In sadder news, one of Caitlin’s playmates from summer school passed away. My heart breaks for the family. It’s a shared fear that we live with everyday. There was a nice article in the local newspaper about how Caitlin’s new school dealt with his passing.
michaeldthomas: (Caitlin 2)
Caregiver Edition.

1- There was lots of Aicardi Conference Planning silliness this week. It was the pretty typical committee breakdowns with miscommunications and misunderstandings. I am fairly aggravated by things at the moment. It will be sorted out in the end, but at the moment it’s just more fodder for me leaving the “organization” after the conference.

2- The City of DeKalb Advisory Commission on Disabilities meeting went well. It looks like the mayor is reappointing me for another two years. We have some great plans for the future. The only crazy thing from this meeting was the commission having to deal with an individual who is going around town pretending to be a member. It wouldn’t be so bad if this individual wasn’t aggressively confronting business owners and landlords and threatening them with his nonexistent power to levy fines. We are tackling this the way every commission tackles issues; we are issuing a strongly worded letter.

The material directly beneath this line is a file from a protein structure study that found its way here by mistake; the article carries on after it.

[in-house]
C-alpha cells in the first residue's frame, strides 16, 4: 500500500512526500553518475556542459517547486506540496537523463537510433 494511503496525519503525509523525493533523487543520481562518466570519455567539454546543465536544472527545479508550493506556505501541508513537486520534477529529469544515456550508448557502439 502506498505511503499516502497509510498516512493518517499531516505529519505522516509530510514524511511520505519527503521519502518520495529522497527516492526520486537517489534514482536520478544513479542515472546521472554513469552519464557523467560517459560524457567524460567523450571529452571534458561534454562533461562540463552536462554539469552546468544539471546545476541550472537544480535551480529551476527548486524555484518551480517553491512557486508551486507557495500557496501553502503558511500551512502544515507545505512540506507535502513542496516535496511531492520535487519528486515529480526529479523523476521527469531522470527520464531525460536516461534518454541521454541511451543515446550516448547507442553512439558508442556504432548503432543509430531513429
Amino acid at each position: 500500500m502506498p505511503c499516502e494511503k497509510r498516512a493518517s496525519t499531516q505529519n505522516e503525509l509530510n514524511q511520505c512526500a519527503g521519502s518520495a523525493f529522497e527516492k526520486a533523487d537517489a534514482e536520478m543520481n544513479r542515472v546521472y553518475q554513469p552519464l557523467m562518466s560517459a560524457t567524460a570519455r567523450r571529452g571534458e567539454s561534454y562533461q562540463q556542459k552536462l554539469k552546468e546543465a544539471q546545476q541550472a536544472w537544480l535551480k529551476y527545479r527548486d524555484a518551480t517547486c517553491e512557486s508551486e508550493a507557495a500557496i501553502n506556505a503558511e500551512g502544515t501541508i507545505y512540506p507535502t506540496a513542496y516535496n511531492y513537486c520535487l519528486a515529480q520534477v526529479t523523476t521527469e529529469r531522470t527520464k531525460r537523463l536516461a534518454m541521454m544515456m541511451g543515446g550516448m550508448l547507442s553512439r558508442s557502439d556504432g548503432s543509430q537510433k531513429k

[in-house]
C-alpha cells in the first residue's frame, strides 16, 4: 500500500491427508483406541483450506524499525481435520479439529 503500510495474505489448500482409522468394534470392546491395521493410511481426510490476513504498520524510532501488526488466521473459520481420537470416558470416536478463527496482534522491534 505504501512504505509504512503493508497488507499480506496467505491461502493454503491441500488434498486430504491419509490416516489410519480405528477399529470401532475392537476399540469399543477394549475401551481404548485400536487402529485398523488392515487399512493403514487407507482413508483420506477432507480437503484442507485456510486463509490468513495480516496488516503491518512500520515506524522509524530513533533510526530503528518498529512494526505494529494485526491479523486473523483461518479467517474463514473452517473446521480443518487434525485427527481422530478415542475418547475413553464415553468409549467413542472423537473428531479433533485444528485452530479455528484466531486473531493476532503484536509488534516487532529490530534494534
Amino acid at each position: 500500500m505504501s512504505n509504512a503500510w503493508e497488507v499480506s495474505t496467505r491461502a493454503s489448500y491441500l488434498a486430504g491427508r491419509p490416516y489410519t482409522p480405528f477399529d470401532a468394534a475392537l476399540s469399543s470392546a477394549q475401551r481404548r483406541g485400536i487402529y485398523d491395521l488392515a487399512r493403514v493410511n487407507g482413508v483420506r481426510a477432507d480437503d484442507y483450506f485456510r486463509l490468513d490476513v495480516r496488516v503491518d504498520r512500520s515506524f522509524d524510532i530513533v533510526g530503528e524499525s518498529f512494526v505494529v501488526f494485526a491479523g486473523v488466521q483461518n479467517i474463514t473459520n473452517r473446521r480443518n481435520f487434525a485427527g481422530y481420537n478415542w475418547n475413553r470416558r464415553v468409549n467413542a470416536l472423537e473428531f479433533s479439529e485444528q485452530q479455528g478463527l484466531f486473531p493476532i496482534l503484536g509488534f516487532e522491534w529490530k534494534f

3- Caitlin had a good, healthy week. We were even able to go out and walk in Downtown DeKalb thanks to some good weather. We are getting a Tapas restaurant there, which is kind of cool. It was a nice walk, but it is frustrating that a good number of businesses aren’t even remotely ADA compliant.

4- Caitlin’s transition planning has started. Next fall she will be in Kindergarten at a new school. Change frightens me.